Date:Fri, 26 May 2006 07:03:54 -0700
Reply-To:Discussion of Topics for Soccer Referees
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Sender:Discussion of Topics for Soccer Referees
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From:"Boerio, Jeff" <[log in to unmask]>
Subject:Re: Who's advantage?
Excellent point. I haven't been watching much playoffs basketball.
I'll get interested in when the Finals roll around. The whole symbolic
foul-to-stop-the-clock-and-pretend-it-isn't-intentional ... akin to the
"professional foul" in soccer ... is something I don't particularly
Whether I would have had the presence of mind to call the foul in the
scenario described, I don't know. Maybe I'll have that chance as I
referee tournament games this weekend. But I still subscribe to the
From: Discussion of Topics for Soccer Referees
[mailto:[log in to unmask]] On Behalf Of The Geissmans
Sent: Thursday, May 25, 2006 8:51 PM
To: [log in to unmask]
Subject: Re: Who's advantage?
At 03:56 PM 5/25/2006, Boerio, Jeff wrote:
>I think the extra credit question is a little too obvious.
>One of the things that I have seen referees do is that if the player
>gets a shot off on goal, then they won't call a foul. It's like in
>basketball where, with a few seconds left and someone shoots a
>to win and gets fouled after letting go of the ball, they're highly
>unlikely to get the call, even if the shot misses.
> From that standpoint, the coach probably thought that advantage = shot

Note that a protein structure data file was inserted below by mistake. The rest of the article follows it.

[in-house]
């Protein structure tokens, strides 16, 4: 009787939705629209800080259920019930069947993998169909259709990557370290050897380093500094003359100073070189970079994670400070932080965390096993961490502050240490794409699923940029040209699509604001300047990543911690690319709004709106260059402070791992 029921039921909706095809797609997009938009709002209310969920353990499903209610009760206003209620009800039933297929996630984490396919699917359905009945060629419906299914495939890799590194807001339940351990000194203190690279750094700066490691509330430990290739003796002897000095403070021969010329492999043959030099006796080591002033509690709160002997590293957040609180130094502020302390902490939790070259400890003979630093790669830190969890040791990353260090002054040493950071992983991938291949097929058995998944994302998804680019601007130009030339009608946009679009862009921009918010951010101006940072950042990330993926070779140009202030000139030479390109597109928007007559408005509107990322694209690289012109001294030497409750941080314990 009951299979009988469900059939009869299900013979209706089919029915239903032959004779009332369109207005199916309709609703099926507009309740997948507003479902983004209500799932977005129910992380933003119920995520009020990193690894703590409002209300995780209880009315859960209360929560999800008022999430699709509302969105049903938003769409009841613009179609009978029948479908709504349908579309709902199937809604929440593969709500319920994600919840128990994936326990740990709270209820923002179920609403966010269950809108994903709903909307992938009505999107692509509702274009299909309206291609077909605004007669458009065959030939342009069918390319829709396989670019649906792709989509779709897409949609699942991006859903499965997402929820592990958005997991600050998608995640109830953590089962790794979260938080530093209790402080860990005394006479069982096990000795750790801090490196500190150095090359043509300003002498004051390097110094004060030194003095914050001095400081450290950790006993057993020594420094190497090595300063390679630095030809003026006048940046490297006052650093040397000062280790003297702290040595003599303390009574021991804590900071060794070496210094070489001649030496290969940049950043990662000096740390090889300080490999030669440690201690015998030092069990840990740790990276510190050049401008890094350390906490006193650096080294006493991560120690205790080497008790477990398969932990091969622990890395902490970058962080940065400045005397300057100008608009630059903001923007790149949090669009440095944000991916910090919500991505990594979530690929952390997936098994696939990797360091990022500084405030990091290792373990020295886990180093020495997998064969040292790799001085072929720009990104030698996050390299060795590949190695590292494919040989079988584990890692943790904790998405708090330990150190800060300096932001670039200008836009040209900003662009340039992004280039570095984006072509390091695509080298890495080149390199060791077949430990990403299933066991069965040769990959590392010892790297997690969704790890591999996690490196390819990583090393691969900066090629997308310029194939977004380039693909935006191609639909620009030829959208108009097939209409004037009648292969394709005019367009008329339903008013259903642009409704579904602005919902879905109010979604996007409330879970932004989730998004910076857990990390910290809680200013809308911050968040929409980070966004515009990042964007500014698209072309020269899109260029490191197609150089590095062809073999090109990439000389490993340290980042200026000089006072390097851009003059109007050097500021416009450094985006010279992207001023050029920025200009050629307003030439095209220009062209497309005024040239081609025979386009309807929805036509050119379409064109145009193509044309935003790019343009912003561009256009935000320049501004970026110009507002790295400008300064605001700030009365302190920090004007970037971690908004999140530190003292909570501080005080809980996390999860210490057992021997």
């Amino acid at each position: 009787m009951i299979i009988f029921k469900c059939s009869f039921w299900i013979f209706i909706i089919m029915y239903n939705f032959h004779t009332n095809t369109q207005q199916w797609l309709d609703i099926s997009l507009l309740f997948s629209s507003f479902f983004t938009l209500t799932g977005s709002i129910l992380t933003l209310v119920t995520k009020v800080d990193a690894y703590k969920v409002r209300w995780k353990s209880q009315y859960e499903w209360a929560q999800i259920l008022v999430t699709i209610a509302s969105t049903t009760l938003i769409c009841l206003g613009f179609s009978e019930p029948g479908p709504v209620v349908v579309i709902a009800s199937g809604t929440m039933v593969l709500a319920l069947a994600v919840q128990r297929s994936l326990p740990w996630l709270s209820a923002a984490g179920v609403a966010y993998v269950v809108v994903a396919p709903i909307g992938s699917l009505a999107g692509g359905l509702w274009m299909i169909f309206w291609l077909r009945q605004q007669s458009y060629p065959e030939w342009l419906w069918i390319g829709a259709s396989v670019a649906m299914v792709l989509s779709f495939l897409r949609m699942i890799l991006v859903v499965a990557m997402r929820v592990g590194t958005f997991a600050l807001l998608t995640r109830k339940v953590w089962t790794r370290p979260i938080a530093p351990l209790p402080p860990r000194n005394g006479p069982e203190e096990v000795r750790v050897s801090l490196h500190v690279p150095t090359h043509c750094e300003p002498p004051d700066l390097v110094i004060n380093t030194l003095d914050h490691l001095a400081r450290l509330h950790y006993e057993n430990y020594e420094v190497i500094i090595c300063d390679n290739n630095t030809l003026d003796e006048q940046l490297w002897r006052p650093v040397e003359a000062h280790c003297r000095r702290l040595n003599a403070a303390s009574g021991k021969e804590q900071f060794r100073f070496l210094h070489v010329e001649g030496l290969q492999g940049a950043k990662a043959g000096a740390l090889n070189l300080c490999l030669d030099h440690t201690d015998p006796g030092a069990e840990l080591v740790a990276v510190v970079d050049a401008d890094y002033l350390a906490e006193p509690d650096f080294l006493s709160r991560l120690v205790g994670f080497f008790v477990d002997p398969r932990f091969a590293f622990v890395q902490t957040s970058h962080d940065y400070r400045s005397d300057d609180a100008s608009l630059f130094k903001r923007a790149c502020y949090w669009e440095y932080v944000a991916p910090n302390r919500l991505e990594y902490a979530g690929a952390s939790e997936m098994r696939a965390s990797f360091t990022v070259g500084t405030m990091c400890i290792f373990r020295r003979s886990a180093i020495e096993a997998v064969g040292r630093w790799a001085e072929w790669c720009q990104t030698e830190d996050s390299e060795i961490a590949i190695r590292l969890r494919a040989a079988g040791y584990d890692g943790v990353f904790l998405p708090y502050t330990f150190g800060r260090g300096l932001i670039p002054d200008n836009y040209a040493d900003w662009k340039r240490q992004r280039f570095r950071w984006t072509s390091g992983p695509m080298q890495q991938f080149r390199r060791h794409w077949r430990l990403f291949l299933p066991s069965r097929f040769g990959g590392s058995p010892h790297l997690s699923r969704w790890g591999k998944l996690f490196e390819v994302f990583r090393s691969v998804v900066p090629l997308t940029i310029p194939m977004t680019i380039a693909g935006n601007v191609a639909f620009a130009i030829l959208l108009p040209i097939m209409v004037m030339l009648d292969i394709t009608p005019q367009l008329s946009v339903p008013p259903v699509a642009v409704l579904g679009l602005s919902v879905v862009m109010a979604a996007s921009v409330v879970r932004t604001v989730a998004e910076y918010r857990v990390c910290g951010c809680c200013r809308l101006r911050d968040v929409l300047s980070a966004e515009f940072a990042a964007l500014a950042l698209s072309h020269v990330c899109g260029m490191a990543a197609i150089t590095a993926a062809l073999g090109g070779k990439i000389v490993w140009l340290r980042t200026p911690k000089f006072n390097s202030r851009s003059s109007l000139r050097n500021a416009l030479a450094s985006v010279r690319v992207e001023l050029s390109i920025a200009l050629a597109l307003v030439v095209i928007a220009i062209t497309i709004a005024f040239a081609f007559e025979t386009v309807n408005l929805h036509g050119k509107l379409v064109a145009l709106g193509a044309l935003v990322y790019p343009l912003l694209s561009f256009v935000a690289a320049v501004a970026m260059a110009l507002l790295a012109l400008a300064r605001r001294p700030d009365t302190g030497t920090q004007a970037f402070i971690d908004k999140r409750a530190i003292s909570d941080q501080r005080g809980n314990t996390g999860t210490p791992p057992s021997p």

>I subscribe to the theory that the player in your scenario was indeed
>fouled. I believe the correct call was made in this case. Unfortunate
Well, sort of. The correct OBSERVATION was made: that was a foul.
Whether the call should have been made is a separate question.
I'm happy to accept that the player was fouled. The real question is:
Must the referee stop play and award a free kick? Is the referee
to stop play and award a free kick every time he or she sees a real
If you've been watching the NBA playoffs, you have seen situations
where that is how the the refs operate: team B wants to get the ball,
as soon as team A gets it, somebody from B commits a soft but obvious
foul; ref stops play; team B achieve their objective. That philosophy
opposite to soccer -- letting the fouling team gain advantage from their
foul. So suppose we view this as soccer rather than basketball and
take away the automatic character of the whistle. For those asleep in
the back row, this means the simple fact that a foul occurs is not
sufficient to cause the ref to stop play. What are the other reasons to
stop play in this situation? Are there reasons to let play continue
without a whistle? I don't think we can tell from the scenario as